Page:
A total of 40 public places were visited during the study. Overall compliance rate for section-4 of COTPA was found to be a mere 23%. The compliance rate varied across various categories of public places. The highest compliance rate was found in hospital buildings (37%), office buildings (26.7%) followed by public places outside hospital buildings (14.3%) and residential areas (11.4%). The name, designation and telephone no. of the reporting officer with whom a complaint could be lodged if someone found smoking within the premises was not found in 38 (95%) of the places. Signages were found in 8 (20%) places with name of the reporting officer in only two of them. A total of 7 out of 13 hospital buildings visited had signage boards displayed. They were placed at conspicuous places most of the time. Three different types of display boards were used with variations in the text and size of the signage boards.

A total of 21 (52.5%) of the public places had evidences of active smoking, which is a discerning fact considering the smoke-free tag attached to the city. Only 14 (35%) of the venues were devoid of any smoking aids whereas 37 (92.5%) had evidences of cigarette butts and bidi ends [Table 1].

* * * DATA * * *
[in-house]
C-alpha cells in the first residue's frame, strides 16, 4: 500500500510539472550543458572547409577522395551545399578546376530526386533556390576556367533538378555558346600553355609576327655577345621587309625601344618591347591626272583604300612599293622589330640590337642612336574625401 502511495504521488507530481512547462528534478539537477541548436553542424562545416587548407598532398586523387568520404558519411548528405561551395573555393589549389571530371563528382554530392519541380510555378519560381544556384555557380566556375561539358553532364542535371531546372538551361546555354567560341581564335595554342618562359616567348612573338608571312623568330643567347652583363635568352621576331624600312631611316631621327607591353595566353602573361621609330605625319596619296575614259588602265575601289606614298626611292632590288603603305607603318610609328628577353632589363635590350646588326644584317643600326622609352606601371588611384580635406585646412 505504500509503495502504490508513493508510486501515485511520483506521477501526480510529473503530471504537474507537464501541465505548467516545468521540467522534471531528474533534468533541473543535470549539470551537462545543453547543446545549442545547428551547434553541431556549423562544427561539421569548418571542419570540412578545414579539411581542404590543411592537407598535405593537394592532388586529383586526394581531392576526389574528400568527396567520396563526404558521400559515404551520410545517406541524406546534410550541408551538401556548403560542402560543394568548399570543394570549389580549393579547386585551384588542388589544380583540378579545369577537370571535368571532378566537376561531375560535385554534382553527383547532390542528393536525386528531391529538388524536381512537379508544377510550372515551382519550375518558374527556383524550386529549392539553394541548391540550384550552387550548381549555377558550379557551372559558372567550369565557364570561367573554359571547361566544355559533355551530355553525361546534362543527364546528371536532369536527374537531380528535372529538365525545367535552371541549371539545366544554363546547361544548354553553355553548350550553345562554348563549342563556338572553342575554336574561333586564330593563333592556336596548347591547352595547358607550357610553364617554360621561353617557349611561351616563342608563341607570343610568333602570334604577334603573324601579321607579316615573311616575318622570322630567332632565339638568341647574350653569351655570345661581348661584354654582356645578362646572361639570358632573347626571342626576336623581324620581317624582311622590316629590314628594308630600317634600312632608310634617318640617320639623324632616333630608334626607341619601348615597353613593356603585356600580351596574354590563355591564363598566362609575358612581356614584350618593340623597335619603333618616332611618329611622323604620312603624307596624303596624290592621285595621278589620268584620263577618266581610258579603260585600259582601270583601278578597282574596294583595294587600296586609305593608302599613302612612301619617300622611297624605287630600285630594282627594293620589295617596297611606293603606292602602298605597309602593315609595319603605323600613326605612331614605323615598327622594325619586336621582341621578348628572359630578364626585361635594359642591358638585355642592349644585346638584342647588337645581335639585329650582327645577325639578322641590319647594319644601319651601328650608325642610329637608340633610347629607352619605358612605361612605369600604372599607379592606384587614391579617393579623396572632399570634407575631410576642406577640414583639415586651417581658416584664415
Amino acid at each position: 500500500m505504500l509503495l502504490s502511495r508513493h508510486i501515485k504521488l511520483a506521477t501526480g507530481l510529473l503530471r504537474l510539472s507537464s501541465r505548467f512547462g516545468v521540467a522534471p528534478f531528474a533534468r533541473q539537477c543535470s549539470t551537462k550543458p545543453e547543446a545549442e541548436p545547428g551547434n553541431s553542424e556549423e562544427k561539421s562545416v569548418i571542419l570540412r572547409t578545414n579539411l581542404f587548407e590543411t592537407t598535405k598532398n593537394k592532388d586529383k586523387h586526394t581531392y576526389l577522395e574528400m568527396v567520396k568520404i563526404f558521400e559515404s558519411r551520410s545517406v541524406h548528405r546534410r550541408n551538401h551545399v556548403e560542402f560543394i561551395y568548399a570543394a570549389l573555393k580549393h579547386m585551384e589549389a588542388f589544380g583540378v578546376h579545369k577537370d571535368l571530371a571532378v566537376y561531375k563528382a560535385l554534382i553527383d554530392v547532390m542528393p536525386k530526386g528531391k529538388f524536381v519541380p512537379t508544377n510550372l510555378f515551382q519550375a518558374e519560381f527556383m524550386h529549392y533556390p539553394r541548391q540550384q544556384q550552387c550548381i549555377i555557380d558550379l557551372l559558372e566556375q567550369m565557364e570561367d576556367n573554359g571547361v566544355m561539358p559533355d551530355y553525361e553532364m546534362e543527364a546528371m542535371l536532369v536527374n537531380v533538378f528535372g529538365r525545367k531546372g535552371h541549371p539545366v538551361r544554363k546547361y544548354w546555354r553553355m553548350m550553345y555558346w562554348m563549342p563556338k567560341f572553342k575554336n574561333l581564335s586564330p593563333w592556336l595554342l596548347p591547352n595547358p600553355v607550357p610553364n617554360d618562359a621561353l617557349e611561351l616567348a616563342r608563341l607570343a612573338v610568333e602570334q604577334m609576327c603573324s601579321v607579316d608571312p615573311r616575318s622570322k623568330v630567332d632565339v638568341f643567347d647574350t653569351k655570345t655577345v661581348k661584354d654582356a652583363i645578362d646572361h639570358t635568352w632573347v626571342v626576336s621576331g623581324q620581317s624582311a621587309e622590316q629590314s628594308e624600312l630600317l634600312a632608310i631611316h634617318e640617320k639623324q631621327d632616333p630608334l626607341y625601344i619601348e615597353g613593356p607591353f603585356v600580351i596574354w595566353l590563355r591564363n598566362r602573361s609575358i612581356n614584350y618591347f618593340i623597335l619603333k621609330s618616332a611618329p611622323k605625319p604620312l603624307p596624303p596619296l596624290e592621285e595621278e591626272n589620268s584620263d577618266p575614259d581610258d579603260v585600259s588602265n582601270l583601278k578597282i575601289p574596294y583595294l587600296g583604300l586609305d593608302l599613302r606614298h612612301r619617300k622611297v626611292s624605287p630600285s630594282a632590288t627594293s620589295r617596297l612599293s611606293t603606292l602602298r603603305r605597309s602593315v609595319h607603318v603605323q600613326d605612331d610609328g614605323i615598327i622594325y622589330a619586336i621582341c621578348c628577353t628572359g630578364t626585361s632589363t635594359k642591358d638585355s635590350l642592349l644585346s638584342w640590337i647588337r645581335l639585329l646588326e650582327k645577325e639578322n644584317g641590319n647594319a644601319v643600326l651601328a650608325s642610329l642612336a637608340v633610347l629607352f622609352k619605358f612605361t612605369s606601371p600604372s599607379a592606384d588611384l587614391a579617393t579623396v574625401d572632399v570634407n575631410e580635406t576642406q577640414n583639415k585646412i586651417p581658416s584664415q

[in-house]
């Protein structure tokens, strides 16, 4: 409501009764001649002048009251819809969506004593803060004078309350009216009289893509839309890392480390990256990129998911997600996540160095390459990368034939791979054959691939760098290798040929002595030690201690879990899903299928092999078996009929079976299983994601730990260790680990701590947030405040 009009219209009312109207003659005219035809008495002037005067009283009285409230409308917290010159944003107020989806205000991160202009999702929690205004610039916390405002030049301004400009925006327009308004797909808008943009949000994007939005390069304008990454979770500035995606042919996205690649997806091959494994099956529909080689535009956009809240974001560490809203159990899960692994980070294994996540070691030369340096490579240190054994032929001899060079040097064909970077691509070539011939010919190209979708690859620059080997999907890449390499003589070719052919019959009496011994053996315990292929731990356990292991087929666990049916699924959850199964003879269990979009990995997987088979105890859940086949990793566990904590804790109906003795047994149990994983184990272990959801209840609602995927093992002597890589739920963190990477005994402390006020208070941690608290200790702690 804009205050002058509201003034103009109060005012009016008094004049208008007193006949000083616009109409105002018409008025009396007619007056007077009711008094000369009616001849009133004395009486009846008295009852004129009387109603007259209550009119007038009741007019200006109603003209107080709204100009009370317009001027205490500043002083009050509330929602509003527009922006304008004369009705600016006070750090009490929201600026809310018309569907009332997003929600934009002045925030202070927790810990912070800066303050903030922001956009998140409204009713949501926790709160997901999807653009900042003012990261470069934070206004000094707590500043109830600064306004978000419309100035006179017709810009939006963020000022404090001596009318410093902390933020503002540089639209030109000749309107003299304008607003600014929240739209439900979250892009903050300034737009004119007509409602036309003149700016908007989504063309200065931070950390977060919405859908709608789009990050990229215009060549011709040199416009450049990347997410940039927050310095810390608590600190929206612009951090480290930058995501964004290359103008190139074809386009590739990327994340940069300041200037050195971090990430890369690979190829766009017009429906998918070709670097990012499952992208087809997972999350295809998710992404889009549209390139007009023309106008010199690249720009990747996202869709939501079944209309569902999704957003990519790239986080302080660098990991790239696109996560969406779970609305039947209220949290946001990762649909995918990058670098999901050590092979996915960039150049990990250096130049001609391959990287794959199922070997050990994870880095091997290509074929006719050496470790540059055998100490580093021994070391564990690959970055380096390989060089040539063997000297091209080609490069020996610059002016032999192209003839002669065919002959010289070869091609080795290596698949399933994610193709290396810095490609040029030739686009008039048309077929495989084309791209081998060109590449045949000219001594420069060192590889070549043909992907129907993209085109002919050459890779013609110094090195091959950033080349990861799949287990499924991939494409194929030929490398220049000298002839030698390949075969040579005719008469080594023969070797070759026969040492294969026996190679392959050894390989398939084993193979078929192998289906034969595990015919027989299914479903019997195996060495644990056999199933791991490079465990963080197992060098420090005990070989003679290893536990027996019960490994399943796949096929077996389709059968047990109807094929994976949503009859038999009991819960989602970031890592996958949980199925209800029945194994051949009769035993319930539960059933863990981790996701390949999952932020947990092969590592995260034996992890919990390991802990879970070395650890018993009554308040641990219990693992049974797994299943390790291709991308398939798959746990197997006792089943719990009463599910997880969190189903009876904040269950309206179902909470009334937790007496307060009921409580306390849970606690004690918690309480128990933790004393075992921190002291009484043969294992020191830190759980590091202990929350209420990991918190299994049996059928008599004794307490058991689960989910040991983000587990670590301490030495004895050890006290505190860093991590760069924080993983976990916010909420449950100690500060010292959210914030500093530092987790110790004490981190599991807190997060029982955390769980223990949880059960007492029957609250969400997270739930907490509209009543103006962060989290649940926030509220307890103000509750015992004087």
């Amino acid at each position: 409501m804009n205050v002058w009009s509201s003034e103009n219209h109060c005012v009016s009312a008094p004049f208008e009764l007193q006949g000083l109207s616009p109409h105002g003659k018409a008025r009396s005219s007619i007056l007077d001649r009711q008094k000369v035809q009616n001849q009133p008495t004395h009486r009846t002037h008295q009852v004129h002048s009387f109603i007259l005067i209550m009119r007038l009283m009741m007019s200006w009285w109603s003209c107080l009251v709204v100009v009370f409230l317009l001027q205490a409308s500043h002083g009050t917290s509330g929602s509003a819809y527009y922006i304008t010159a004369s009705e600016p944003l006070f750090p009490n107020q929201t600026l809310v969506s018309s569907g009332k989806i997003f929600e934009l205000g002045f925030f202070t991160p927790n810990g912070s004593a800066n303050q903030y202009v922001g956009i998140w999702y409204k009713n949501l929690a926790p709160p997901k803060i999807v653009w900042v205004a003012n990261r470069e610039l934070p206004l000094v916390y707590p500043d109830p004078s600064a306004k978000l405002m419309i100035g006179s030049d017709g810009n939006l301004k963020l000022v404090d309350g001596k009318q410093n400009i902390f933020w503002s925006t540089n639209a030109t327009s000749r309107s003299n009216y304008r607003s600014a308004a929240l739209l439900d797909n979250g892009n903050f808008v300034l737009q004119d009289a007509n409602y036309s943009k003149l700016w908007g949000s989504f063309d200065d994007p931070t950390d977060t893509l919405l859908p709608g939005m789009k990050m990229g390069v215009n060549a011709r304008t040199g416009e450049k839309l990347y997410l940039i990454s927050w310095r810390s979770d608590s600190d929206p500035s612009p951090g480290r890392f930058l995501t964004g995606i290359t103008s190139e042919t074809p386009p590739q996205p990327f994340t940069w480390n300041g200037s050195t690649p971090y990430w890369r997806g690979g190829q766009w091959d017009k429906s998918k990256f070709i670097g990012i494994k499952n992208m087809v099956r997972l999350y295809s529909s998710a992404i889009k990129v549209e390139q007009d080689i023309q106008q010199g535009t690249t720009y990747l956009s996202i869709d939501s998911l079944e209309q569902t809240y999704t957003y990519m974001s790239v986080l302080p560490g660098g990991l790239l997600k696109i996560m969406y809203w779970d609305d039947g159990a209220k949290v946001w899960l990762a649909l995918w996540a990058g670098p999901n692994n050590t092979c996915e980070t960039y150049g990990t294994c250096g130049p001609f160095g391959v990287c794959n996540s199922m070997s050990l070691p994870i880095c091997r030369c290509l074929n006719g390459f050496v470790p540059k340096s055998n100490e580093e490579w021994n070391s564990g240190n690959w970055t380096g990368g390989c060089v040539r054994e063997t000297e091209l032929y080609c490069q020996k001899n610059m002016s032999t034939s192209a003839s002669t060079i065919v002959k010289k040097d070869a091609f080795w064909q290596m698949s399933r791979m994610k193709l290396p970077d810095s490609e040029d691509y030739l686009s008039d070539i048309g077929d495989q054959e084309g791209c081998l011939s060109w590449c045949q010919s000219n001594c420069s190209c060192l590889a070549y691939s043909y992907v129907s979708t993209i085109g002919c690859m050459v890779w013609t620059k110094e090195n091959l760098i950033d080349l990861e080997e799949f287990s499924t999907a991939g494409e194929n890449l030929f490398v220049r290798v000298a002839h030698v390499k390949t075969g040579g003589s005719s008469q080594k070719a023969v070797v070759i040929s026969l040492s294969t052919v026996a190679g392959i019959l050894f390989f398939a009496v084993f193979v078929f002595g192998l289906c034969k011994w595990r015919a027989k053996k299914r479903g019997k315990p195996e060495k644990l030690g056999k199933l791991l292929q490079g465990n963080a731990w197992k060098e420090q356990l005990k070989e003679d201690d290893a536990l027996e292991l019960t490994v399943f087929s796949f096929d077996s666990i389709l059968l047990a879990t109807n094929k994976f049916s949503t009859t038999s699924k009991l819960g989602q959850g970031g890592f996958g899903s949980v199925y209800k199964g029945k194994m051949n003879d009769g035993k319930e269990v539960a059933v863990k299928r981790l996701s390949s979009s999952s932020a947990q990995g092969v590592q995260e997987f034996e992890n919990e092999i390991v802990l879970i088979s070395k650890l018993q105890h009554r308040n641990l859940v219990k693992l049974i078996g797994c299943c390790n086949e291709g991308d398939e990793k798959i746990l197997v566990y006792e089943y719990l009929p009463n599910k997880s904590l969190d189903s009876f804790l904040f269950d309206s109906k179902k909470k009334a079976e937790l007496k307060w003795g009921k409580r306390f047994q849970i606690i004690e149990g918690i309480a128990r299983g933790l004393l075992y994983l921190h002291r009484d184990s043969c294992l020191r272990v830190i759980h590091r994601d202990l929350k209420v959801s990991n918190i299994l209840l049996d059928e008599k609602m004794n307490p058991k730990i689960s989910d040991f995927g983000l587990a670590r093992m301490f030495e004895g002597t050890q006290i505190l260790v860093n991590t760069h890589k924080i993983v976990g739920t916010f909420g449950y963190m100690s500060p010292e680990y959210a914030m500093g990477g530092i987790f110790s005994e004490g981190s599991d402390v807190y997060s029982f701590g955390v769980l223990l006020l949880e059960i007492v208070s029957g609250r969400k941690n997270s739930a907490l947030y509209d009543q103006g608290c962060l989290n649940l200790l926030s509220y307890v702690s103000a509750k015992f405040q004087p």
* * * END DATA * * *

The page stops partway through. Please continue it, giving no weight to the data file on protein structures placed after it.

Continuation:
Table 1: Category wise compliance to smoke-free law in public places under study

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   Discussion Top

Compliance studies are simple and cost-effective tool for checking progress in the enforcement and implementation of smoke-free public places. [8] Many compliance monitoring exercises have been undertaken in different parts of India in the last 2 years. The smoke-free law requires compliance with the provisions under section-4 of COTPA and the presence/absence of these were used as criteria for determining the level of compliance. Four jurisdictions namely Sikkim state, Vilupuram district and Coimbatore city in Tamil Nadu and Shimla city in Himachal Pradesh were declared smoke-free following the results of individual compliance studies. [8] Five parameters were studied similar to the present survey, which included evidence of active smoking, evidence of recent smoking, display of signages, presence of smoking aids and presence of cigarette butts and bidi ends. In sharp contrast to the present study, the compliance rates in those four jurisdictions varied from 82-100%. [8] In another compliance survey in SAS Nagar Mohali, Punjab the overall compliance rate was found to be as high as 92.3%. [13] The author has credited the strong enforcement of the provisions of COTPA in Punjab for the high rate of compliance. Very high levels of compliance ranging from 95-100% have been observed in different parts of the globe such as Australia, USA, Ireland, New Zealand in the bars, pubs and restaurants. [14],[15],[16],[17] This has been a reality because of the strict implementation of anti-smoking laws. Reddy et al. however, found poor compliance (36%) in terms of active smoking similar to the present survey. [18] The variations in the compliance rates can be attributed to the differences in the study population, socio-cultural issues and enforcement of anti-smoking law. [18] However, there is quite some evidence, which suggests that the law is widely flouted in India. [19]